We had three students with a perfect grade in math, and it would have been more than a dozen if not for the fact that some of them do not have a good command of English since they are ESL students (English as a Second Language), and they did not understand the meaning of some words that came in the exam.  Many ESL students no only passed but obtained outstanding grades.

We can summarize this in a sentence:

Yes, you can!


In this school year, I am looking to support ESL teachers precisely so that together we better prepare all students who really want to succeed.

Having excelled so much has caused envy, criticism, and low blows from other schoolmates. For all of them, my message is very simple and direct: You can do it too, but it takes time, effort, and dedication.” You need to convince students to work overtime to fill in the gaps they have in their academic preparation and dare to succeed. And you also need to work overtime!

For all the students the formula is very simple: “If you want to succeed, work hard and persevere until you succeed.”  ” And you also need to work overtime!”

For all the students the formula is very simple: “If you want to succeed, work hard and persevere until you succeed”.

“Life rewards efforts, not pretexts” Anonymous

“A little more persistence, a little more effort, and what seemed an irremediable failure would turn into glorious success.” – Elbert Hubbard

If you want to change your future, you must build it with the daily effort, always striving to be better, and not let yourself be defeated by the setbacks that will surely arise along the way.

The students this school year supposedly are the best I have had during my entire stay at this school. And it is curious that being the best, more than 30% of them did not even know the timestables or how to perform basic arithmetic operations, so these first weeks have been fully dedicated to filling gaps in their education until their knowledge of the basis in math is solid and definitive. With great satisfaction, I can tell you that you are making outstanding progress and that you are very different in knowledge and behavior compared with the students that I had at the beginning of the school year.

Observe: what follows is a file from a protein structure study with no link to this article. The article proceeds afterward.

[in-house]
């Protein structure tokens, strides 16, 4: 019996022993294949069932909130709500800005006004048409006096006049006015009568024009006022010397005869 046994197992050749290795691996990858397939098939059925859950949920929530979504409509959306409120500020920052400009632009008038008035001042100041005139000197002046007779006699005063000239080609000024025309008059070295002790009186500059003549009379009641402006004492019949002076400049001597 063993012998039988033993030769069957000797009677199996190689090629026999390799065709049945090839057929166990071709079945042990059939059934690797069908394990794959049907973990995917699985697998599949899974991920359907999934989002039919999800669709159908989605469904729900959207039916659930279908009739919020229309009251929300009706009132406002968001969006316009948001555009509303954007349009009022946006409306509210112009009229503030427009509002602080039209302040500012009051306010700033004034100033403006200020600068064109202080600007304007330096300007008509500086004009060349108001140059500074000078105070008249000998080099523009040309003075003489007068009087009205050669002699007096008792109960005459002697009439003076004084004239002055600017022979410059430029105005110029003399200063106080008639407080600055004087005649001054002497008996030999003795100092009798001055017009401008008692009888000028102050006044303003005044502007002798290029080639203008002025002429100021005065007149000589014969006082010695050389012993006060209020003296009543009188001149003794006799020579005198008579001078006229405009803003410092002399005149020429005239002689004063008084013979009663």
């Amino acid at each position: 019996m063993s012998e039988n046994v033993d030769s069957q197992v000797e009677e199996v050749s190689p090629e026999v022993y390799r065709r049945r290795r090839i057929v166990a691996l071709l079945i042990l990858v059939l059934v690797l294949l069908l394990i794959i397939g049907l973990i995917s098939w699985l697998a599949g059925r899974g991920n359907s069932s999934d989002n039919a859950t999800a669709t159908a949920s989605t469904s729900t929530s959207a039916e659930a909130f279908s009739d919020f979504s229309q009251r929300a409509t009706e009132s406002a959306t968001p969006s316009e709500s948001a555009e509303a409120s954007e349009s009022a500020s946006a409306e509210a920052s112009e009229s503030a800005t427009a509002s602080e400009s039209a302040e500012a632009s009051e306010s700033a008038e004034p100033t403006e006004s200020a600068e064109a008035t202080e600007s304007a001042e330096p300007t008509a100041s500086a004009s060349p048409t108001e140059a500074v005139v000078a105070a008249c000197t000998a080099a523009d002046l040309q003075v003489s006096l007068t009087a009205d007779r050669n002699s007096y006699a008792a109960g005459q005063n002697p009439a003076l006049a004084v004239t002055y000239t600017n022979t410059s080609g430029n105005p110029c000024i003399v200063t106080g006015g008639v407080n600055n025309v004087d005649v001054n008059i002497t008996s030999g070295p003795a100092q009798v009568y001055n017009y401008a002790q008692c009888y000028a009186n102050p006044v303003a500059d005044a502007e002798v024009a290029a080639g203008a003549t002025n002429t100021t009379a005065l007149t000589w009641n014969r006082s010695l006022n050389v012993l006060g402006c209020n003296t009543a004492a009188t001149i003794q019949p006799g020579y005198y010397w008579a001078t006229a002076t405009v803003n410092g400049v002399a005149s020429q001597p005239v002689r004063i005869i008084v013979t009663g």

Students from previous years have also excelled in their final grade, always among the best places in the school and the district. Although in the previous years the school administration repeatedly sent me many of the students with great academic and behavioral deficiencies. So almost year after year I have protested to the administration that the distribution is unfair, and mainly asking the administration to send me students who really want to put their effort to succeed. Here is an example:




Let’s work together to make our students overcome all their limitations and succeed in their lives!


Dear teachers, allow me to recommend a book that tells many success stories and that we can easily incorporate into our teaching practice.


I am my mother’s daughter

Many years ago when I was a girl, I clearly remember that municipal employees were going to knock down the few trees in a green area near my house to install a fenced area for the garbage trucks. My mother opposed it and organized a picnic with the neighbors and their children in exactly that area before the demolition machinery arrived. For the long hours, the municipal officials tried to convince her to leave; her response was always the same: “We must take care of the few green areas we have so that our children have a place of relaxation in contact with nature.”  When the press and the media came, the facts were disseminated, and the deforestation project ended and we conserved that green area.

Even after so many years passed, I am thrilled that so many memories come to my mind in which she led and participated in social causes to avoid injustices, promote respect for women, the elderly, and the sick and particularly to promote the improvement of our schools. Frequently she was part of the directives of the school societies of parents and had a reputation that she was not intimidated by any problem or by any authority.

On one occasion, I asked her if she was not afraid when she organized these protests. She told me: “of course, I was afraid, but I also was afraid that if I did nothing, those scoundrels would get away with it”. Few people dare to protest against injustice, but if we do nothing to avoid them, we become accomplices of them.

Several years ago, being a teacher in another school in this same School District, I was very concerned about the growing presence of drug sales and consumption in the school, and I dared in a meeting with the directors to mention the severity of the problem and the feeling that our inaction as adults made us accomplices of the increasing drug problem, and that we should face it because the parents entrust us to their children and think that a school is a safe place.